November 07, 2012 - Educators from around the world filled Clarkston High School – their mission, to learn the latest in teaching techniques.
"More independent learning, new techniques to increase depth of understanding," said Laura Lawson, Bloomfield Hills Middle School teacher.
Lawson and about 700 of her colleagues attended the international Harvard Project Zero Conference, Nov. 2-3 at the high school.
Jeff Licht travelled from the nation's capitol to take part.
"I'm happy to be here," said Licht, an English teacher at Washington International School. "My school uses Project Zero ideas, so this is a way to catch up and get a better understanding of thinking routines. I had no idea so many people were involved. I met someone here who works just down the street from me. It's nice to make connections."
Clarkston Community Schools adopted the Project Zero teaching strategy "A Culture of Thinking" a year and a half ago. Culture of Thinking teaches students better thinking skills, as opposed to fact and basic skills memorization.
"This is about broad development of the mind as students grow up with lifelong thinking skills, not just memorizing information for tests," said Dr. Rod Rock, superintendent of Clarkston Community Schools. "We're sharing with educators from around the world how to change the way for students to experience education."
Presenters included Harvard writers Howard Gardner, David Perkins, Ron Ritchhart, Shari Tishman, Tina Blythe, Daniel Wilson and Veronica Boix Mansilla, as well as Clarkston teachers and administrators.
"Project Zero has strong ties to the Clarkston Community Schools District, and we are delighted to be collaborating with the district for our November conferences," said Tishman, director of Project Zero.
Superintendent Rock is a frequent presenter at Project Zero conferences and events, she said.
"His visionary leadership never fails to inspire educators from around the world," she said.
This is a first for an entire public school district in the United States, she added.
The conference included visits to Clarkston classrooms at Springfield Plains Elementary, Pine Knob Elementary, Clarkston High School, and Sashabaw Middle School to see students engaged in Cultures of Thinking, Rock said.
A group of 14 teachers and administrators from River Valley High School in Singapore extended their stay beyond the conference, visiting with Sashabaw Middle School staff for part of the day on Nov. 5. A group of about 25 parents from Clarkston also participated in the conference.
Presentations focused on collaborative learning, educating for global competence and making learning and thinking visible, using creativity, problem solving, critical thinking, communication, application, analysis and evaluation techniques.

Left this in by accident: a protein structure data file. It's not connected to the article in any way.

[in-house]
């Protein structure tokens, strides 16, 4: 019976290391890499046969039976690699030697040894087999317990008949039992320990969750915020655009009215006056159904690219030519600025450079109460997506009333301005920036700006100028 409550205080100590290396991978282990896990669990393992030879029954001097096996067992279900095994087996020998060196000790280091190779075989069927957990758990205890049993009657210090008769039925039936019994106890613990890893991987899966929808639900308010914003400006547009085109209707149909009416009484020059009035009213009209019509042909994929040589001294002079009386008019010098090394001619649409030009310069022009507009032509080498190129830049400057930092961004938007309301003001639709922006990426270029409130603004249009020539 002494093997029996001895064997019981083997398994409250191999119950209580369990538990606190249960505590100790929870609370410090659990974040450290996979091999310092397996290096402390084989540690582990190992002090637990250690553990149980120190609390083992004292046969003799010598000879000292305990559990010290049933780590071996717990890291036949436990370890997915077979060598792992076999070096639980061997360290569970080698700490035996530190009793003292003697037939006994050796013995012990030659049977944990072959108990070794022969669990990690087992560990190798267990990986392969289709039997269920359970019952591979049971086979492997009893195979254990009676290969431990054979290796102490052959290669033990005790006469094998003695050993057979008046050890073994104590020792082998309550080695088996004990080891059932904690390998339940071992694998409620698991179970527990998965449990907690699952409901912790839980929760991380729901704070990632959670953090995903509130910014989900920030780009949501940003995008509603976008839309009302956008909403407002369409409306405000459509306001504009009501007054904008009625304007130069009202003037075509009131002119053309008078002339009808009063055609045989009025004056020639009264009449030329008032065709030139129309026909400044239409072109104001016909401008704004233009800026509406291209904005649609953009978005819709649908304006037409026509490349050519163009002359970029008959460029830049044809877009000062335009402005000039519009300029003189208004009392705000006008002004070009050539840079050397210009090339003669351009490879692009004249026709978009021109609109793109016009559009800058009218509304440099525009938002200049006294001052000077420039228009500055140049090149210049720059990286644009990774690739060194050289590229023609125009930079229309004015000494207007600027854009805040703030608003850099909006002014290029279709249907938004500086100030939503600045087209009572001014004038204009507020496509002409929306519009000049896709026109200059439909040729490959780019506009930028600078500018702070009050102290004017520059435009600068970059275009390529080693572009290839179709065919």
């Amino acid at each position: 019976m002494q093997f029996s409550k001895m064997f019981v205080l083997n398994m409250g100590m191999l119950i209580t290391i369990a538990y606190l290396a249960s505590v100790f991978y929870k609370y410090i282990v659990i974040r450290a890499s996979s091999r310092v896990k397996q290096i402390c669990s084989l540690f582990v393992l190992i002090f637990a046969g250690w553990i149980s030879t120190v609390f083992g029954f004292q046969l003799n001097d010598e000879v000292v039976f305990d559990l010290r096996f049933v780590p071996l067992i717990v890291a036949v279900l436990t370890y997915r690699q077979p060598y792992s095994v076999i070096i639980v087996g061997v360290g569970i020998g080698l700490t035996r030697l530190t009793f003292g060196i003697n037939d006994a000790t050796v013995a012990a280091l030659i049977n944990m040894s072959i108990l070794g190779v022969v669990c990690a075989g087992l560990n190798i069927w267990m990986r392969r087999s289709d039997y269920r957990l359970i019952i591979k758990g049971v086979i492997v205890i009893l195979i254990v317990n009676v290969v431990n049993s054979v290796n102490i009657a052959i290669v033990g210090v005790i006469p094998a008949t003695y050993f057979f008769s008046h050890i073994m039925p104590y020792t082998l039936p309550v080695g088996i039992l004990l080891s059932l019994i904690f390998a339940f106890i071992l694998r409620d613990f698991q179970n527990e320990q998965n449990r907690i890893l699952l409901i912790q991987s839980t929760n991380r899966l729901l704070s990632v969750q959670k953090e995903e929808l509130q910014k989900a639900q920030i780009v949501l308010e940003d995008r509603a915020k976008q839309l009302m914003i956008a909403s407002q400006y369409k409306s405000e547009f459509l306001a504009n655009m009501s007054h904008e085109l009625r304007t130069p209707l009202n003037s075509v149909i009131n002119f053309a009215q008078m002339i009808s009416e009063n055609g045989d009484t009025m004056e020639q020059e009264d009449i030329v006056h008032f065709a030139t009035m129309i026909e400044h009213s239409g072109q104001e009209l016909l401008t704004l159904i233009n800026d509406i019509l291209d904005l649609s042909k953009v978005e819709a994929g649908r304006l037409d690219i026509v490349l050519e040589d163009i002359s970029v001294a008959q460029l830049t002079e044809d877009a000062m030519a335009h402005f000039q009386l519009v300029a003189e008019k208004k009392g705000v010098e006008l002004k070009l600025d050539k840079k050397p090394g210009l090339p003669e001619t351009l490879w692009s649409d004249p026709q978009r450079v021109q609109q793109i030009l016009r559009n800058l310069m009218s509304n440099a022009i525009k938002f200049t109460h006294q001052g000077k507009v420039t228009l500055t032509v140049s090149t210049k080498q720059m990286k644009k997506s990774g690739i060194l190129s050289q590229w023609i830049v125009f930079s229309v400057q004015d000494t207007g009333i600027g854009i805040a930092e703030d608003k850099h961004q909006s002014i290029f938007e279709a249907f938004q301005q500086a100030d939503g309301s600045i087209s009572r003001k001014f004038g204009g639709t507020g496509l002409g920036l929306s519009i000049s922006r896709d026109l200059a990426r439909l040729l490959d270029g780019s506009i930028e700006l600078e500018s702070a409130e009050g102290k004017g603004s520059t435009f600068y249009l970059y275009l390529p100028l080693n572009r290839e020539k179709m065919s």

Kathleen Noble, first grade teacher at Bailey Lake Elementary, was a presenter, explaining how she implemented Culture of Thinking in her classroom.
"We showed what a culture of thinking looks like, how to get it down to the kids' level – it's all over the walls," Noble said. "It's interesting."
Lawson learned how to challenge students to think more independently.
"The teacher as facilitator of learning, helping students ask better questions, guiding thinking rather than just give them information," she said.
Kristen Mrozek, Renaissance High School teacher in Clarkston, learned how to implement culture of thinking in her foreign language classroom.
"One technique is 'See-Think-Wonder,'" Mrozek said.
"Students look at a picture, think of vocabulary words, see the words, think about sentences, turn them into paragraphs. It's a way to build a foundation," she said.
Gina Joy Roemer, member of Clarkston Foundation and parent of Sashabaw Middle School and Clarkston High School students, volunteered at the event.
"I was prepared for hours of volunteering; but what I came to realize was that they afforded me an amazing two-day journey about learning and thinking with international travelers, without having to leave Clarkston," Roemer said. "I'm thankful for all those efforts and generosity to include me. I am so excited to start, or actually participate in the continuance of building a culture of thinking in our Clarkston community."
Clarkston is one of 13 Oakland County school districts working with Project Zero researchers to apply Culture of Thinking routines in its classrooms. The collaboration is expected to continue for at least five more years.
Clarkson Board of Education committed $40,000 for the conference from the professional development budget, Rock said.
Local businesses donated about $25,000 in sponsorships, including Bordines, Little Caesars, Clarkston-Brandon Credit Union, Clarkston State Bank, Jostens, Mike and Trish Page, McLaren, Clarkston Foundation, Dickinson-Wright, Set-Seg Insurance, CMU's Institute for Excellence in Education, Oakland Schools, Aerohive Networks, which provided building-wide wireless for the conference, Learning-Forward Michigan, Waterford Community Schools, Bloomfield-Hills Schools, and Shepherd's Hollow, which hosted the presenters' dinner on Thursday.
"Our teachers heard from some of the world's leading authorities on teaching and learning. They also heard from colleagues from around the world, and our teachers and leaders shared their classroom practices with the world," Rock said. "This was an amazing showcase of the excellence of the Clarkston community and its school system."
Phil is editor for The Clarkston News. He is a veteran of the first Iraq war, having served in the U.S. Army.